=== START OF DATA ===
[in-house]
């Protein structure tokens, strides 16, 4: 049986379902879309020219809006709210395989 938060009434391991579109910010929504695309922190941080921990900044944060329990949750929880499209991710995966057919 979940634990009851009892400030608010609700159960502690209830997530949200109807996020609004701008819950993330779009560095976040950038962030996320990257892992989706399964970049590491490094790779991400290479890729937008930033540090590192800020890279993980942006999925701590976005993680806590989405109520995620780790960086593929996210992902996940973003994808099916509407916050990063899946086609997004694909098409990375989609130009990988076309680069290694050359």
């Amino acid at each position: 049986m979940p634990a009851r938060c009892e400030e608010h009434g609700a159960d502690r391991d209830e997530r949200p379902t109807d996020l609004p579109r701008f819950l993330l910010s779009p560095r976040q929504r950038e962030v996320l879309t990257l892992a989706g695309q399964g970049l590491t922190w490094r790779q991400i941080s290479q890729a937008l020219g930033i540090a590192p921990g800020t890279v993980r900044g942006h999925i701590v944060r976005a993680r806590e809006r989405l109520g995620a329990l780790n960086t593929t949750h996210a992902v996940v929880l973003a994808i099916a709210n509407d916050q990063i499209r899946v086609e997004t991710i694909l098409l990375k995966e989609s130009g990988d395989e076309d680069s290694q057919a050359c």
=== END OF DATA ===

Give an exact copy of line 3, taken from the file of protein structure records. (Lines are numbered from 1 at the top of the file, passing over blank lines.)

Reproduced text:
């Amino acid at each position: 049986m979940p634990a009851r938060c009892e400030e608010h009434g609700a159960d502690r391991d209830e997530r949200p379902t109807d996020l609004p579109r701008f819950l993330l910010s779009p560095r976040q929504r950038e962030v996320l879309t990257l892992a989706g695309q399964g970049l590491t922190w490094r790779q991400i941080s290479q890729a937008l020219g930033i540090a590192p921990g800020t890279v993980r900044g942006h999925i701590v944060r976005a993680r806590e809006r989405l109520g995620a329990l780790n960086t593929t949750h996210a992902v996940v929880l973003a994808i099916a709210n509407d916050q990063i499209r899946v086609e997004t991710i694909l098409l990375k995966e989609s130009g990988d395989e076309d680069s290694q057919a050359c």